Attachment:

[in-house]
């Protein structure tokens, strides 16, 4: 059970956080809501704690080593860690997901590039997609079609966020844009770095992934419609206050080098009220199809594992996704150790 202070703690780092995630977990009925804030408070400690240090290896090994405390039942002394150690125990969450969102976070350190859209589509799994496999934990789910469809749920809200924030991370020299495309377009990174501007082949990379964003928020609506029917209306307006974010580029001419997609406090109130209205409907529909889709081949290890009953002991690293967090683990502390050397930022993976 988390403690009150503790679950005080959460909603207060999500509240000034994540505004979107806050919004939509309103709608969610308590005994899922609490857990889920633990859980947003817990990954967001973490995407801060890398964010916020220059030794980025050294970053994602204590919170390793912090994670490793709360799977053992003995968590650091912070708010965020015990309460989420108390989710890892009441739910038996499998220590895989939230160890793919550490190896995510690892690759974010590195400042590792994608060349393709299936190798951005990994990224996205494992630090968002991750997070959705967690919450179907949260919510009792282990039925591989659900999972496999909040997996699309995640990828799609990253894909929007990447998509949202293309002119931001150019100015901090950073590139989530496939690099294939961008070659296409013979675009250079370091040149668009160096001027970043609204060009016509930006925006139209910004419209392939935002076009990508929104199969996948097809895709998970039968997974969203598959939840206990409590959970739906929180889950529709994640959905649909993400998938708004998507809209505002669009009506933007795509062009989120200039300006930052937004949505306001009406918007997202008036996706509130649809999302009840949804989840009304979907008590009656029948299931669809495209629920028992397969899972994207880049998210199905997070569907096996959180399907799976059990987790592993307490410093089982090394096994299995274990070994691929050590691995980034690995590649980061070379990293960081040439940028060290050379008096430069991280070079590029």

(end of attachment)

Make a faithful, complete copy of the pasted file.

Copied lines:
[in-house]
């Protein structure tokens, strides 16, 4: 059970956080809501704690080593860690997901590039997609079609966020844009770095992934419609206050080098009220199809594992996704150790 202070703690780092995630977990009925804030408070400690240090290896090994405390039942002394150690125990969450969102976070350190859209589509799994496999934990789910469809749920809200924030991370020299495309377009990174501007082949990379964003928020609506029917209306307006974010580029001419997609406090109130209205409907529909889709081949290890009953002991690293967090683990502390050397930022993976 988390403690009150503790679950005080959460909603207060999500509240000034994540505004979107806050919004939509309103709608969610308590005994899922609490857990889920633990859980947003817990990954967001973490995407801060890398964010916020220059030794980025050294970053994602204590919170390793912090994670490793709360799977053992003995968590650091912070708010965020015990309460989420108390989710890892009441739910038996499998220590895989939230160890793919550490190896995510690892690759974010590195400042590792994608060349393709299936190798951005990994990224996205494992630090968002991750997070959705967690919450179907949260919510009792282990039925591989659900999972496999909040997996699309995640990828799609990253894909929007990447998509949202293309002119931001150019100015901090950073590139989530496939690099294939961008070659296409013979675009250079370091040149668009160096001027970043609204060009016509930006925006139209910004419209392939935002076009990508929104199969996948097809895709998970039968997974969203598959939840206990409590959970739906929180889950529709994640959905649909993400998938708004998507809209505002669009009506933007795509062009989120200039300006930052937004949505306001009406918007997202008036996706509130649809999302009840949804989840009304979907008590009656029948299931669809495209629920028992397969899972994207880049998210199905997070569907096996959180399907799976059990987790592993307490410093089982090394096994299995274990070994691929050590691995980034690995590649980061070379990293960081040439940028060290050379008096430069991280070079590029």